In June 2021, four databases, including the Web of Science, IEEE Xplore, ACM Digital Library, and Scopus, were searched for peer-reviewed articles pertaining to smart home technologies used to monitor older adults’ health in their homes. The following keywords were applied when searching: (“Smart home” OR “gerontechnology” OR “monitoring” OR “ambient assisted living” OR “unobtrusive sensors” OR “in-home monitoring”) and (“Older adults” OR “Aging” OR “Ageing” OR “Elderly” OR “Senior” OR “Aging in Place”). To ensure the retrieved articles were up to date, the publishing span was limited to articles bearing dates between June 2016 and 2021.
This scoping review was performed according to the PRISMA-ScR (Preferred Reporting Items for Systematic Reviews and Meta-Analyses extension for Scoping Reviews) guidelines [, ], and involved a wide-ranging literature search for information on in-home monitoring technologies for older adults, employing multiple search strategies. For the title, abstract, and full-text screening, the inclusion and exclusion criteria were developed as shown in . This review excluded wearable sensors even though they are an important part of the monitoring strategy for older adults. This exclusion criterion was established owing to the usability barriers of these devices. For example, older adults with cognitive impairment may have difficulty in using a wearable sensor because these devices must be worn on a regular basis.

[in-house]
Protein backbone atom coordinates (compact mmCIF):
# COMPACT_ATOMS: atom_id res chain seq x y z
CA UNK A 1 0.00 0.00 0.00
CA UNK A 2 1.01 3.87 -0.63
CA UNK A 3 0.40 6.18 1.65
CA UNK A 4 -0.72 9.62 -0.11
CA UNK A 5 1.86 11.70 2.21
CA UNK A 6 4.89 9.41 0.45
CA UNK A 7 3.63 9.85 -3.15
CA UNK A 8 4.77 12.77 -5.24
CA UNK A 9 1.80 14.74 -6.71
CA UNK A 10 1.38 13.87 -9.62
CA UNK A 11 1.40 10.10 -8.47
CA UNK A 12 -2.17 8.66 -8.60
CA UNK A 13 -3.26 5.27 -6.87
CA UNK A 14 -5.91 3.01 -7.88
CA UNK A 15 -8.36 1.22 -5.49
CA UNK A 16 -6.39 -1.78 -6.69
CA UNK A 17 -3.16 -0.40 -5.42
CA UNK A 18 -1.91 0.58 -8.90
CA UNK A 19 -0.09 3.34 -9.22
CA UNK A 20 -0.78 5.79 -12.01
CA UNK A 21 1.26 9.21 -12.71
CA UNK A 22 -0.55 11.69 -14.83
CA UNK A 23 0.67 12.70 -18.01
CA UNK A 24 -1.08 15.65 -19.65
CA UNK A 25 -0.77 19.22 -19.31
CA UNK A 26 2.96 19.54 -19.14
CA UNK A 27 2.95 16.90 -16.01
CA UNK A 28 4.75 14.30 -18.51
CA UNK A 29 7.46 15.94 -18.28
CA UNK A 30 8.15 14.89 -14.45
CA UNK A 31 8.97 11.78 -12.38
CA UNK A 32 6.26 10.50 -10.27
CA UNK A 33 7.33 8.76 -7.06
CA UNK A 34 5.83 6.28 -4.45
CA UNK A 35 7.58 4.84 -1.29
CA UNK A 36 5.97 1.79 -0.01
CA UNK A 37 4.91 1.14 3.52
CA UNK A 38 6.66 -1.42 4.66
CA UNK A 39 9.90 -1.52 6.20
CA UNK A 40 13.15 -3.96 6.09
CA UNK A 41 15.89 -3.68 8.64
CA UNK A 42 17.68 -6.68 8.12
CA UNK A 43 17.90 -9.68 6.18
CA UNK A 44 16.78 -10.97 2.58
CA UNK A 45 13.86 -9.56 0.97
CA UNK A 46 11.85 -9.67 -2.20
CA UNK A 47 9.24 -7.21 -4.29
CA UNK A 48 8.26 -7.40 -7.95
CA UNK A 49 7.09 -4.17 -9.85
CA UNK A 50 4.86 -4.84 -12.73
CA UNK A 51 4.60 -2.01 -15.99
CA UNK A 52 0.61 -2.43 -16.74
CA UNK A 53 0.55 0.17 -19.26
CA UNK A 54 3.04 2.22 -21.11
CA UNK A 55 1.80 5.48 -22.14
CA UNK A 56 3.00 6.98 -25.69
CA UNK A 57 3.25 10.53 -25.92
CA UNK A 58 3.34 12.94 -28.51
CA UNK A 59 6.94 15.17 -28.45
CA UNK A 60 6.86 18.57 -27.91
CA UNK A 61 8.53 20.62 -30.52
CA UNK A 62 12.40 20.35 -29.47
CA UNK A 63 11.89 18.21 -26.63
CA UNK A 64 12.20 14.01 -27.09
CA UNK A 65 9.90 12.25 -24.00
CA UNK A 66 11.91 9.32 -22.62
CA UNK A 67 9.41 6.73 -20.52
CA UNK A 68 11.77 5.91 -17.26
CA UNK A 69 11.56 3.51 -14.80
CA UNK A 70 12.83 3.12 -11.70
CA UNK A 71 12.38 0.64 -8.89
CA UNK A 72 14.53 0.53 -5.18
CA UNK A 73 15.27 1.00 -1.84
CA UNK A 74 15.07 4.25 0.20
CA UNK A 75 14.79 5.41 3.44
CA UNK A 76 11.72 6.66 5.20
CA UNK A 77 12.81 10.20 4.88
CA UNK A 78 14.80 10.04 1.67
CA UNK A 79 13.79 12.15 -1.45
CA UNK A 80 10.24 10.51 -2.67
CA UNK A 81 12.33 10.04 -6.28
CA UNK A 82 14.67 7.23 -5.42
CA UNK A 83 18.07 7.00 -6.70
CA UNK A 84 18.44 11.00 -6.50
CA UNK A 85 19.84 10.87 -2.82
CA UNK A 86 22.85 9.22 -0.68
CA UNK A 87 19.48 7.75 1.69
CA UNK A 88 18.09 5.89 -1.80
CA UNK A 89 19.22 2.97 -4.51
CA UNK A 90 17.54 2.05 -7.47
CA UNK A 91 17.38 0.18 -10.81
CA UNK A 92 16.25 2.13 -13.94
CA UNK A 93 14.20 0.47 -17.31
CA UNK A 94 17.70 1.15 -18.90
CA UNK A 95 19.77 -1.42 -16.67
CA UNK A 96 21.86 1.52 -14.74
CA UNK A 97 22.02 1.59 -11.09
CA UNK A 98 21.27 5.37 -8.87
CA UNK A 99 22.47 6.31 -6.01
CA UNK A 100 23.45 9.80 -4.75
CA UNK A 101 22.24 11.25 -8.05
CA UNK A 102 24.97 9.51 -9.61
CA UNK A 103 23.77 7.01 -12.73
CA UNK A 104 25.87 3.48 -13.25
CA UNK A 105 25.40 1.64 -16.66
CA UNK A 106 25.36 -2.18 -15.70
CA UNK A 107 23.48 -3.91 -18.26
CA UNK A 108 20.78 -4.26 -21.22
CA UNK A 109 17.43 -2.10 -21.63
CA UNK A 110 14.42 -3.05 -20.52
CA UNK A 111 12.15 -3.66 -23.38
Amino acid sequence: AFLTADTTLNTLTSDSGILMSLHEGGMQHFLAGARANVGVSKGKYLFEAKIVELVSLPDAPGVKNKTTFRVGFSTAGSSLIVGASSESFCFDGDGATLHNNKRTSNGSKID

Inclusion and exclusion criteria.
- Original and peer-reviewed research
- Paper written in English
- Research on monitoring, detecting, recognizing, analyzing, or tracking human physical, emotional, and social behavior
- Research with human subjects
- Theoretical, conceptual, or review papers without empirical data or demonstrations
- Wearable systems
- Qualitative research
Charting the Data
In response to the two research questions, (1) types of in-home monitoring technologies for older adults and (2) specifications of the sensors (eg, location and data), deductive thematic analysis was employed. Two authors (DK and HB) extracted data from the identified articles using an Excel file. The form included the following six factors: (1) purpose, (2) sample, (3) settings, (4) technologies, (5) technology type, and (6) outcome.
As illustrated in the PRISMA flow diagram in, the literature search found 43,212 titles on four databases after removing 3222 duplicates; 94 papers remained after titles and abstracts were reviewed, and those that were not germane to the study were eliminated. Subsequently, the 94 full texts were reviewed and an additional 69 were excluded based on the inclusion and exclusion criteria. Five additional articles were found through a manual search. A total of 30 research articles were finally included and used in the review. The overview of the 30 included articles is provided in .
Features of Smart Home Technologies